Why Lemony?
(the “About Me” page)

January 20, 2004

Cold Mountain Blues

Starting this webble was one event in a chain that has really opened me up and made me feel tender/tenderized, both from joy and from pain, but I didn't realize how sensitive I have become until I went and tried to watch Cold Mountain last night. I had to leave the theatre twice, and the second time I just went home. I have never done that in my life. I'm an endurer, I usually freeze in scary or unbearable scenes until its over, but I couldn't handle this. I knew from the first line of the movie that I was going to be disturbed, and I almost walked right out of the theatre then. It was something about the Civil War changing two people until they could bearly recognize themselves and they didn't know how they were going to move on, or something like that. And that's the issue that rankled me about the last Lord of the Rings movie, with Frodo never really getting happy and all better or transformed or something like that. Anyways, from the start, I really connected with the main characters of Cold Mountain, Aida and Enman, because they are both so awkward, insecure about themselves and each other, just unsure and a little alone, and the tenuousness of the relationship between them, how unresolved it seemed, made the horrors of war that they both dealt with seem ten times more devastating. And the battle scenes and people killing people scenes were so real to me in this movie. I've seen lots of battle scenes and violent movies, but the director usually puts some distance between you and the death, whether by absurdity, overkill, humor, or crazy or dramatic music. But this seemed un-doctored, and maybe it was real to me because the Civil War WAS real and was fought relatively recently right here in the U.S. You know, you would think that I would have been prepared for this movie, seeing as I READ THE BOOK. But I must have forgotten most of it. I think I read it when it was first published or something.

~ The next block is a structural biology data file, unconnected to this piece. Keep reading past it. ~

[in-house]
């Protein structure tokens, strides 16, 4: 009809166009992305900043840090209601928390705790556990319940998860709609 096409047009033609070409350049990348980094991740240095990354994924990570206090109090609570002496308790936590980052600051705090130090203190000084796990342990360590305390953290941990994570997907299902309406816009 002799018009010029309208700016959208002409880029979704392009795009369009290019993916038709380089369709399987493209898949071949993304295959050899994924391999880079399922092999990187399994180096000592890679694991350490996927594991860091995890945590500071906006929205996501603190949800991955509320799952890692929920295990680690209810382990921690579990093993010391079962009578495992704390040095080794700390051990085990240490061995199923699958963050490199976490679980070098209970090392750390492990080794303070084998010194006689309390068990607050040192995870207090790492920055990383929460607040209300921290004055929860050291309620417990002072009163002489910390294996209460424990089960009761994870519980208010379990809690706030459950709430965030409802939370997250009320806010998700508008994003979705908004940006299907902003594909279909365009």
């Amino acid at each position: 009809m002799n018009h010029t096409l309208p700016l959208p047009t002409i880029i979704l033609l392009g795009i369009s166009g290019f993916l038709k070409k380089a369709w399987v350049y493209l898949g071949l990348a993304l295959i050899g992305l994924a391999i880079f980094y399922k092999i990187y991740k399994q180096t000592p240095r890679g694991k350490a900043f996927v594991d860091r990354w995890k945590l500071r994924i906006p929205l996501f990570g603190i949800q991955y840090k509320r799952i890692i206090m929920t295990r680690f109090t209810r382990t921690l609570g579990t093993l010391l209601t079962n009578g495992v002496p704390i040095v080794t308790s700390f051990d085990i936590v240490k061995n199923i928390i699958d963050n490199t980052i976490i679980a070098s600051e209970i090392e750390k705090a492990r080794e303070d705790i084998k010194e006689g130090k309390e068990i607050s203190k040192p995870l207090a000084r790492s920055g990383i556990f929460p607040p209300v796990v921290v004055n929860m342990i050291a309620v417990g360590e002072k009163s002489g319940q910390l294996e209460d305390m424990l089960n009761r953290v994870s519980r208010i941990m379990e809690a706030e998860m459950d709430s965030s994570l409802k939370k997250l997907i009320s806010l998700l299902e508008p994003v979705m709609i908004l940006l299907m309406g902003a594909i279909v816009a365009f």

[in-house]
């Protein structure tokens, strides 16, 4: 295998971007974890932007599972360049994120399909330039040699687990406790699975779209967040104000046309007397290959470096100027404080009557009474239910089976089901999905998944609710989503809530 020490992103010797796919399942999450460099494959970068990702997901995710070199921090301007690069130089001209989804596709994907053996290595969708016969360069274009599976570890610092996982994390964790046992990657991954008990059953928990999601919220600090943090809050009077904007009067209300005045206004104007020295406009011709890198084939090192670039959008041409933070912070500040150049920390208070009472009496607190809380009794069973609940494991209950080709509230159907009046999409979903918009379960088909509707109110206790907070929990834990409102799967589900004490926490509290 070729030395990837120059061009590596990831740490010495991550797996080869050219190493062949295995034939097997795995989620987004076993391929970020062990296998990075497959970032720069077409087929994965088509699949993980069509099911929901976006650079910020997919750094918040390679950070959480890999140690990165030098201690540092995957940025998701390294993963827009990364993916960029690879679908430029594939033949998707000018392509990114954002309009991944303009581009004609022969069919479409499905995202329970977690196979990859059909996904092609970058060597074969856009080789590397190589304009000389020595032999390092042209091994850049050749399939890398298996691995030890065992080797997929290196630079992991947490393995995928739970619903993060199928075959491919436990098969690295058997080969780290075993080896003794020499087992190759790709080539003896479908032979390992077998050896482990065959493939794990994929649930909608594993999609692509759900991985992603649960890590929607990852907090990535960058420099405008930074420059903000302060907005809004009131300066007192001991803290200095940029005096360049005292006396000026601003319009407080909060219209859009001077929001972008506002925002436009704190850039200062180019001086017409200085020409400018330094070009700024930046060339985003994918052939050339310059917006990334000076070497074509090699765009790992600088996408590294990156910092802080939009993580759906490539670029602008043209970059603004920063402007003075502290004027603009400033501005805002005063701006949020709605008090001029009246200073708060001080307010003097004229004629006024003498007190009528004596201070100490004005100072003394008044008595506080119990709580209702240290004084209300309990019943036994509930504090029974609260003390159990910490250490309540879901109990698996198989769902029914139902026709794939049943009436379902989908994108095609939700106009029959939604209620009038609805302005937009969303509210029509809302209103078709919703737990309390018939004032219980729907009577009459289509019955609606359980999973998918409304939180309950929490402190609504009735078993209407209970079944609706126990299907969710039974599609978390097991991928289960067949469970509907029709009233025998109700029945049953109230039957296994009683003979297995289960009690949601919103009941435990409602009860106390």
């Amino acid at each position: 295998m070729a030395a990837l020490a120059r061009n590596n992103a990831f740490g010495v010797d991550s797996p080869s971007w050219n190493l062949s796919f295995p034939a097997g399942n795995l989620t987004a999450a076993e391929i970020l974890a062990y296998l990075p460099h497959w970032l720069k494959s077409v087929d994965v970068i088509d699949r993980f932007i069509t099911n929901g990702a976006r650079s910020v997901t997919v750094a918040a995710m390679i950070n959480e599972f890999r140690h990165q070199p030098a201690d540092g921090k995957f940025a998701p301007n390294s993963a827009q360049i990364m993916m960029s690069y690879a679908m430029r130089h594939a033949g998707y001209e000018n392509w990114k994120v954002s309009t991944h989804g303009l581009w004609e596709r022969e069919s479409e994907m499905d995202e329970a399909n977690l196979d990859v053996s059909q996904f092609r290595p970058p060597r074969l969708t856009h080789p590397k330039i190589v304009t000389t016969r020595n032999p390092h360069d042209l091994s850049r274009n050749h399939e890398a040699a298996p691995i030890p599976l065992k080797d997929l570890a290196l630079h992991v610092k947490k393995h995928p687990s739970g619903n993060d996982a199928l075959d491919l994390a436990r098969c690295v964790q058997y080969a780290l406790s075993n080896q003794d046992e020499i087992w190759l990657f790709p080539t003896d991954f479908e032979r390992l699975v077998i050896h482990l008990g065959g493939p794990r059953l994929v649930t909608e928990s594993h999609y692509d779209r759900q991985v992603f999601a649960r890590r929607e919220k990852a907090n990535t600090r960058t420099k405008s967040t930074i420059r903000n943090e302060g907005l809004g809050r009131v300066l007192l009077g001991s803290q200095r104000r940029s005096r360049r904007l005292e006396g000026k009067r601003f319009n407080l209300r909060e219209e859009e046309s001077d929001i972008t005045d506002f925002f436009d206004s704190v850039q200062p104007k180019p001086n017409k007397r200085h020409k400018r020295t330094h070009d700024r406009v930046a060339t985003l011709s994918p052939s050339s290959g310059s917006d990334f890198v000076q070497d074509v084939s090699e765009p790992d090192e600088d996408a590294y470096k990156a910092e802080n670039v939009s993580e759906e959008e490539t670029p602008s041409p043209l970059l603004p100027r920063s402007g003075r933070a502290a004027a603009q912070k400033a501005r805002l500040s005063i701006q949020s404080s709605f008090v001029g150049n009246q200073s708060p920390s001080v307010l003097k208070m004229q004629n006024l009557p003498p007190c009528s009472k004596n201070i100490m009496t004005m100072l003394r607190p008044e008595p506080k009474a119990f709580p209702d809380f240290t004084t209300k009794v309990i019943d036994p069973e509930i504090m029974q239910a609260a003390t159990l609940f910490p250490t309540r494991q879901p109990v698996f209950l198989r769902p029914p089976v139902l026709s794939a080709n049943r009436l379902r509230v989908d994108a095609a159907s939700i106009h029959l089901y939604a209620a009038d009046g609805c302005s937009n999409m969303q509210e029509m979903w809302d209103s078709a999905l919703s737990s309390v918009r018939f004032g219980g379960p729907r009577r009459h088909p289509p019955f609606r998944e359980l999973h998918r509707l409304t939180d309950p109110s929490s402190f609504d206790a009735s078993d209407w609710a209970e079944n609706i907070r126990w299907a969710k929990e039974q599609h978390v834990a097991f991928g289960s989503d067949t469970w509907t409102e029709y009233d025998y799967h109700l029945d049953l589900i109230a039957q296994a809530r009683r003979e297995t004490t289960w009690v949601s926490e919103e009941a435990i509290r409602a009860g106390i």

I sometimes go to movies to see a piece of a life different than mine, to learn more about the human experience and the different ways to handle that experience. I often abstract the movie so I can look at it next to my life. Sometimes I learn new things, sometimes I'm grateful that I've figured out more than the characters in the movie. Being as open as I feel right now, however, this brutally sad, infuriating, and horrible (in the sense of horror) movie created an abstraction and analogy to the spiritual world that showed me some really painful things about spiritual and physical death and especially violence. I haven't cried that hard or deeply in many months, maybe even years. I was totally overtaken by my feelings. The ripping apart of the country into civil war, and the reality of what that meant to inviduals reminded me of what its like when terrible disunity exists in a place and the dark nastiness that rules when the light of justice and unity are obscured.

I'm feeling better about it now (the next morning), but still pretty shaken. There's a lot to think about.

Posted by Bahiyyih at January 20, 2004 09:00 AM